Current scientific and technological development makes computers see and, more importantly, understand objects in space as humans do. In 2021, image recognition is no longer a theory or an idea of science fiction. According to Markets and Markets, this is a fast-developing market, with predicted growth from USD 26.2 billion in 2020 to USD 53.0 billion by 2025, and a CAGR of 15.1 % for the period. Solutions based on image recognition technology already solve different business tasks in healthcare, eCommerce and other industries.
In this article, we will tell you about the principles of how this magic works, see the most popular use cases and clarify how to harness this powerful tool to enhance business activities.
Image recognition in the area of computer vision (CV) and machine learning (ML) is the ability of the computer to understand what is depicted on an image or video frame and identify its class. In a technical context, it’s a simulation of recognition processes executed by the human brain, where math functions serve as surrogates of real neural processes.
People often imply image classification, object localization, and object detection with the image recognition term. This is a popular misconception. Indeed, all of them are isolated tasks on the same nesting level in the context of computer vision. To make it clear, consider each of them by example.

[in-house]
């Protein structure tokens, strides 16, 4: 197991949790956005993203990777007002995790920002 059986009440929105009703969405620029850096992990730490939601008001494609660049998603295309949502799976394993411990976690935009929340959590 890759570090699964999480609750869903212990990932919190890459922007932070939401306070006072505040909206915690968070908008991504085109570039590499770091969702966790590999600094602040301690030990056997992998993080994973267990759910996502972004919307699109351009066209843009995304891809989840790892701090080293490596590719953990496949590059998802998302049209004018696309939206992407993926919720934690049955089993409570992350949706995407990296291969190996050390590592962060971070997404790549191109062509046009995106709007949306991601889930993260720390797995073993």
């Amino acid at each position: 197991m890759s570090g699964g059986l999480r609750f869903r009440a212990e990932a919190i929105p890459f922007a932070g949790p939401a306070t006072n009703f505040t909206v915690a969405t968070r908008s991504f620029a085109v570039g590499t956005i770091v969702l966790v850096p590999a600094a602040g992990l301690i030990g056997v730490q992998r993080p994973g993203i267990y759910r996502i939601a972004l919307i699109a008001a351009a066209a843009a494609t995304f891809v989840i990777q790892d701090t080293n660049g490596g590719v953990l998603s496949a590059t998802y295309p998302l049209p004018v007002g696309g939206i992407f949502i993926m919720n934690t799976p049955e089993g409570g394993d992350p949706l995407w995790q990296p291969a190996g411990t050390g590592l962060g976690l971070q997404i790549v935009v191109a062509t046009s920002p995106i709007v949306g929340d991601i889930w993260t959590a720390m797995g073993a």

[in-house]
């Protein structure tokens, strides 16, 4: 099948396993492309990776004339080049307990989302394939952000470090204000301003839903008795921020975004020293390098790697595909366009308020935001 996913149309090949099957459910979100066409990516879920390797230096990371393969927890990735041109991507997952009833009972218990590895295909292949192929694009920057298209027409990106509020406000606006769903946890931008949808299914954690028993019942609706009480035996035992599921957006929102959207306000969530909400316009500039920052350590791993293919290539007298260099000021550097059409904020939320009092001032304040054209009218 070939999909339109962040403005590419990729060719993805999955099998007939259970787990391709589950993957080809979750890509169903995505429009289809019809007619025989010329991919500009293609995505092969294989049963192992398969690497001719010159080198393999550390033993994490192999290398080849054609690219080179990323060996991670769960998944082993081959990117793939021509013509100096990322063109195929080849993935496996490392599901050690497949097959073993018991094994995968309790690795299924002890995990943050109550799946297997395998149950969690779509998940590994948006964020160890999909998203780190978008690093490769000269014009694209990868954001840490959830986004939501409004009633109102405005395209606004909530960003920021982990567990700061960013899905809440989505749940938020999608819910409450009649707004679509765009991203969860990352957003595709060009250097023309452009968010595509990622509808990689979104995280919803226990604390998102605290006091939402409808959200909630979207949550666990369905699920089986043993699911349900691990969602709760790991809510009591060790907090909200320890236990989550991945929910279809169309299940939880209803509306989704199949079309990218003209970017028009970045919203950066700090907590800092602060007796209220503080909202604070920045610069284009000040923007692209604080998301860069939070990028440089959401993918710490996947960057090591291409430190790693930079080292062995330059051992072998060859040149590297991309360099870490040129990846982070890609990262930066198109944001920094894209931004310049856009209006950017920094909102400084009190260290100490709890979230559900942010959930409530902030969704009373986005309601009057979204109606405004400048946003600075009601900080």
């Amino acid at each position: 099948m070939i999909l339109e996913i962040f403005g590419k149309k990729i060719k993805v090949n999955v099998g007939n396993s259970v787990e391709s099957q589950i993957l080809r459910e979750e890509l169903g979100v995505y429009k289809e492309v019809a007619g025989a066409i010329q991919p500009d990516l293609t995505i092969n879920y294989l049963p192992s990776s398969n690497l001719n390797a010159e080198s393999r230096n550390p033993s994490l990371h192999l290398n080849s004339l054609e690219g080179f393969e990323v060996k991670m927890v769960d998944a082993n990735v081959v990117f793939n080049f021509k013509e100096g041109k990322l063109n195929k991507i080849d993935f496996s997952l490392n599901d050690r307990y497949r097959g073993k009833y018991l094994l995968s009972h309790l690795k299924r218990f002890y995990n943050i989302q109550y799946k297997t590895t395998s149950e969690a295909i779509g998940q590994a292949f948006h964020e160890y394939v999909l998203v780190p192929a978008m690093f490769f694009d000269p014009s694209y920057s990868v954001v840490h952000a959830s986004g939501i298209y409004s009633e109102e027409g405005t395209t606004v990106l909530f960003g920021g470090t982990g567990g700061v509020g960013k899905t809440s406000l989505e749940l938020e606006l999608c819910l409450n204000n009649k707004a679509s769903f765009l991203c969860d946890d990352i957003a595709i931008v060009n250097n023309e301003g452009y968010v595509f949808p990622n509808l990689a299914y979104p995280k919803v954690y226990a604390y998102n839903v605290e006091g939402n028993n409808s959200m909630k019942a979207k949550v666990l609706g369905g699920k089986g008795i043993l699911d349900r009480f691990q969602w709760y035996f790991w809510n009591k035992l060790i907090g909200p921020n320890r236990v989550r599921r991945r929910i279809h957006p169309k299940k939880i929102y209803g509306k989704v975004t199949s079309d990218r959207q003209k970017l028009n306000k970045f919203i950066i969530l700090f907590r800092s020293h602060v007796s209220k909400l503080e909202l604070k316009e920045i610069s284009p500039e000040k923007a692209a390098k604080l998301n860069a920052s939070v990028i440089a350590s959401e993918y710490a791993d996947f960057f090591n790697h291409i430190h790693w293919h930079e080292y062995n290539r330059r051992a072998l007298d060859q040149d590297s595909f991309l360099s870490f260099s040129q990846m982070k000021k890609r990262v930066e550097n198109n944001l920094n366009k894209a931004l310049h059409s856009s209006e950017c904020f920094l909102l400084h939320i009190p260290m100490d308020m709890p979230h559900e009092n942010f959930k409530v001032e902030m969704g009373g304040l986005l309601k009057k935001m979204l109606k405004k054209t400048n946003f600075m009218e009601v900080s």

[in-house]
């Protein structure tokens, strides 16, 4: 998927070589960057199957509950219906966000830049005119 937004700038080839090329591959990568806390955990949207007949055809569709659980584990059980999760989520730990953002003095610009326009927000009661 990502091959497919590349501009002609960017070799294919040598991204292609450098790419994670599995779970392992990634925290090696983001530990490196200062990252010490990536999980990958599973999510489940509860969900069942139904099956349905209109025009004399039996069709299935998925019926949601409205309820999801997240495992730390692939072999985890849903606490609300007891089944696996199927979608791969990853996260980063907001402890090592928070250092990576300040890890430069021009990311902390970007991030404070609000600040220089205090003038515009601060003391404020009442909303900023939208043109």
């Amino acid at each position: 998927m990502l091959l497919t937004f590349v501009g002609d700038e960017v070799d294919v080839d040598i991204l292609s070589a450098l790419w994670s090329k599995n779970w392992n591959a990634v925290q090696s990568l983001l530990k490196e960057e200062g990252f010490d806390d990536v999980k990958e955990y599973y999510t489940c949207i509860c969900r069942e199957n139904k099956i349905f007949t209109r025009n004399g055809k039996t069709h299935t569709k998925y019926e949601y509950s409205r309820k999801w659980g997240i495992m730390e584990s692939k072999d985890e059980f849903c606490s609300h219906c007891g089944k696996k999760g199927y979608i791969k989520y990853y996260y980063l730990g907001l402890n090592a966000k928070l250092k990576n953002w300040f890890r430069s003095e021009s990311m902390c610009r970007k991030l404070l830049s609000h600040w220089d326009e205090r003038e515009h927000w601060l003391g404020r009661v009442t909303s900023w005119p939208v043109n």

Image recognition in fact is only image classification. As part of this objective, neural networks identify objects in the image and assign them one of the predefined groups or classifications.
Imagine a neural network that knows two classes: cat and dog. If you input an image with a cat or dog, the result of image classification will be that it’s a cat, or it’s a dog. However, if it’s another animal, the algorithm will not recognize what it is.
Object localization is one task of CV. In addition to assigning a class to an object, neural network image processing has to show the recognized object’s contained space by outlining it with a rectangle in the image.
Object detection is one more task, which is based on AI image recognition. It performs image classification and object localization to multiple objects in the input image.
Instead of aligning boxes around the objects, an algorithm identifies all pixels that belong to each class. This method is used to process tasks when precisely identifying the object’s shapes is required, such as image recognition systems for surface segmentation from satellites.
A neural network has to identify instances among objects associated with one class, a dog in our example. As with semantic segmentation, the result is a calculation of pixels belonging to each group representative.
As mentioned before, image recognition technology imitates processes that take place in our heads. Due to the exceptional structure of the human brain, we learn to recognize objects extremely quickly and do not even notice these processes. Our brain is capable of generating neuron impulses subconsciously or automatically in the context of technical language.
Despite all tech innovations, computers can’t boast the same recognition ability as humans. For them, an image is a set of pixels, which, in turn, are described by numerical values representing their characteristics. Neural networks process these values using deep learning algorithms, comparing them with particular threshold parameters. Changing their configuration impacts network behavior and sets rules on how to identify objects.